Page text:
Beauty may be in the eye of the beholder, but Mountain View City Council members spoke out last week against boxy, office-like housing projects, calling for a shift in the city's architectural design philosophy.
The project in the council's cross hairs at the Oct. 24 meeting was the Greystar proposal at the corner of San Antonio Road and California Street, a mixed-use project with 641 homes as well as commercial space. The development site is at a prominent location in the San Antonio area, and has gone through multiple revisions in order to take the edge off the sheer density of the proposed five-story buildings.
While the City Council was tepidly supportive of the changes, council members repeatedly expressed frustration with the larger trend by developers to create the vertical, rectangular "cookie-cutter" style apartment buildings that now pepper the city and other neighboring communities. Public enemy No. 1 in the discussion was the first phase of the San Antonio shopping center -- located at the corner of San Antonio and El Camino Real -- which both council members and city staff agreed had some serious design flaws.
The careful look at Greystar's project comes after repeated concerns by council members throughout the year that housing developments are all beginning to look too similar, said Randy Tsuda, the city's community development director. The worry is that there isn't enough diversity in the architectural style of newly approved housing projects in Mountain View, and that the city might need to take a step back and re-assess what it's looking for in the architectural review process.
This isn't the first time the Greystar project has been subject to the city's scrutiny. The proposal has gone through the Development Review Committee, and the building design has since been adjusted to appear less monolithic, including more step-backs, warmer colors and more "expressions" -- a technique used to break up vertical walls with pop-out features. But city staff conceded that "overall character and massing" of the building at the corner remains the same regardless of the changes, and City Council members agreed that the tweaks hardly address key design problems that they keep seeing time and again.
"I'm happy to hear that my colleagues have said it's a bunch of squares and rectangles, because it is," said Mayor Ken Rosenberg, who said that the project looks more like an office complex than a place where people live.
He said he would prefer architecture with more curves and arches, similar to the Franklin Street apartments, so people can tell the apartments are homes just by looking at them.
"The problem that we're having in Mountain View is all the apartments and all of the new units being proposed are a contemporary design, and I think we need to break from the contemporary designs," he said.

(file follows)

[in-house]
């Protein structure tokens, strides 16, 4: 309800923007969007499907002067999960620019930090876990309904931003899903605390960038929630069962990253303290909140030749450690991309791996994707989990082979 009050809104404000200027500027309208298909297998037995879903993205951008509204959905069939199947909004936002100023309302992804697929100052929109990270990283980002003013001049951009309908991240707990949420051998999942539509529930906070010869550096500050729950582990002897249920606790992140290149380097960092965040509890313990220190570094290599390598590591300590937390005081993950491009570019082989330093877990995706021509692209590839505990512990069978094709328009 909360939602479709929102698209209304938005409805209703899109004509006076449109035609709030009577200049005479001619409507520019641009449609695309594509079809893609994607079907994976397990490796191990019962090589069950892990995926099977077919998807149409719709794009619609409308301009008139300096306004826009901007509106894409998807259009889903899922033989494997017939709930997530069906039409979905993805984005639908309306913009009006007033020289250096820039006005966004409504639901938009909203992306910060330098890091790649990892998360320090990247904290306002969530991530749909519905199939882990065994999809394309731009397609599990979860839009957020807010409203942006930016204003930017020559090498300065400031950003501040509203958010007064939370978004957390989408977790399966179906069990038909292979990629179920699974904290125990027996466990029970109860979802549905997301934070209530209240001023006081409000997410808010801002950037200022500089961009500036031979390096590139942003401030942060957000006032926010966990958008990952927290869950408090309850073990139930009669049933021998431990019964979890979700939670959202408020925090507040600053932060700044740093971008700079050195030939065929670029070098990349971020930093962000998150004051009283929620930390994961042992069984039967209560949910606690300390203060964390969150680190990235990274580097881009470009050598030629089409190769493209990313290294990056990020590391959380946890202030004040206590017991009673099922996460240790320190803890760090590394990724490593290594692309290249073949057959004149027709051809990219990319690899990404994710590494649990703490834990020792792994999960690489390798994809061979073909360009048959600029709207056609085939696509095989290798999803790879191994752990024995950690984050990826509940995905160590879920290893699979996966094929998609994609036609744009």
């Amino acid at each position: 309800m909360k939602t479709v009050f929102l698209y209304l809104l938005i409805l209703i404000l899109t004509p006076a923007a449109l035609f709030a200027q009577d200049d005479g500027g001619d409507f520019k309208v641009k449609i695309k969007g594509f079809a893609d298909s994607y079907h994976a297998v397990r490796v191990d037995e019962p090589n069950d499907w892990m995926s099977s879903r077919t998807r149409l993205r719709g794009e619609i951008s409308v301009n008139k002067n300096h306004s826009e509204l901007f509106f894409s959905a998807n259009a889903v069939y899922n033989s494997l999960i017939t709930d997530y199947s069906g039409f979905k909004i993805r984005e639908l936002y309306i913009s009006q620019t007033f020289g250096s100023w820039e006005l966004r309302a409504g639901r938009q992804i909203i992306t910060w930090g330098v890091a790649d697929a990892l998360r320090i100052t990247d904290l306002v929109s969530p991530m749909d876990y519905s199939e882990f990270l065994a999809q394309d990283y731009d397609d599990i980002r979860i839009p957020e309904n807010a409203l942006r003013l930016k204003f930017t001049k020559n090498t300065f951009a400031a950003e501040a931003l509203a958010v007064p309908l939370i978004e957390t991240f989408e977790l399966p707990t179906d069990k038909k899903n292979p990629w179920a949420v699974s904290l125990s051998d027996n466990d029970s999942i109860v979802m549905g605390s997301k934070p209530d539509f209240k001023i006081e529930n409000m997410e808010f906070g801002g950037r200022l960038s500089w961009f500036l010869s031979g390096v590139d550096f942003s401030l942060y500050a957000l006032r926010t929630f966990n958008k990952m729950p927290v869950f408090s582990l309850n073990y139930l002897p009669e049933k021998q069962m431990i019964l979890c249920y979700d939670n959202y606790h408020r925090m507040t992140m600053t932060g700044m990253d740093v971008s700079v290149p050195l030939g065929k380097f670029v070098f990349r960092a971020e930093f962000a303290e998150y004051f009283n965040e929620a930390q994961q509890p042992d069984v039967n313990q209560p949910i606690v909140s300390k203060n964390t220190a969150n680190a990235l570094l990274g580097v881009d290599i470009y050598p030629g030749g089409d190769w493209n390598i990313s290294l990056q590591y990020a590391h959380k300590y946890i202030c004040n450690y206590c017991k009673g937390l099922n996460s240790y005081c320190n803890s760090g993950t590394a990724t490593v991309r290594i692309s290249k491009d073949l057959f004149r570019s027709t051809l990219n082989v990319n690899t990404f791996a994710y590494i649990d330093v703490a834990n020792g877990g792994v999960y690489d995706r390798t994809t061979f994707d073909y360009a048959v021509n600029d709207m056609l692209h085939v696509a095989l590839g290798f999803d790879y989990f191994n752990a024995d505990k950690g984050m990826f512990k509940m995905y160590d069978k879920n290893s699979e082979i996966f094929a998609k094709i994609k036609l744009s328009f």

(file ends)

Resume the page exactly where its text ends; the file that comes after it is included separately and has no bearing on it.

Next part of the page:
Councilwoman Pat Showalter said it seems like the Greystar project has a bit of an identity crisis: It's not clear if the design is intended to fit in with The Crossings neighborhood to the east or the more urban, dense development within the San Antonio Shopping Center. Even with the revisions, she said Greystar's proposal still looks too sterile, too utilitarian and not very welcoming.
Councilman Chris Clark said the revisions are certainly headed in the right direction, but the gray color and tall, narrow windows make the project look stark and prison-like. He recalled a similar architectural problem with the affordable housing complex at 801 Alma Street in Palo Alto, which has one solid color and only a few narrow windows facing the street.
"I always wonder who Palo Alto has imprisoned there, because it reminds me of a prison," Clark said.
Throughout the meeting, some council members voiced disappointment over the first phase of Merlone Geier's redevelopment at San Antonio shopping center -- which includes Carmel the Village and retail space -- and urged the city to steer clear of repeating the same mistakes. Councilwoman Lisa Matichak said the apartments are too close together and create a "canyon effect," and she found the strange purple, blue and green colors on the buildings unattractive.
Representatives from Merlone Geier did not respond to requests for comment.
Rosenberg said Mountain View continues to catch flak for the poor design choices of the Merlone Geier project, and that residents are rightfully upset with both the architectural design and the layout of the project that makes it hard to get around. He said his worry is that the Greystar project revisions merely soften the blow, but continues to make the same mistakes.
"I don't want to vote for that," he said. "I don't want to vote for Merlone Geier Phase one, part two, but across the street."
Tsuda said there's "no denying" that there are very big weaknesses in the first phase of the shopping center's redesign, particularly the network of streets, the difficulty getting around on bike or on foot, and the lack of a common area for people to gather. But he insisted that the city has learned from those mistakes, and that the second phase -- once complete -- will show huge improvements.
"From a site-planning standpoint and a pedestrian standpoint, this is going to be a far superior project," he said.
Council members agreed to let the Greystar development proceed without upending the architectural design, and are scheduled to have a larger discussion about development design and character early next year, Tsuda said. The study session will give the council a chance to weigh on the design of buildings and architectural styles in general, rather than trying ascertain the council's desire for a specific project.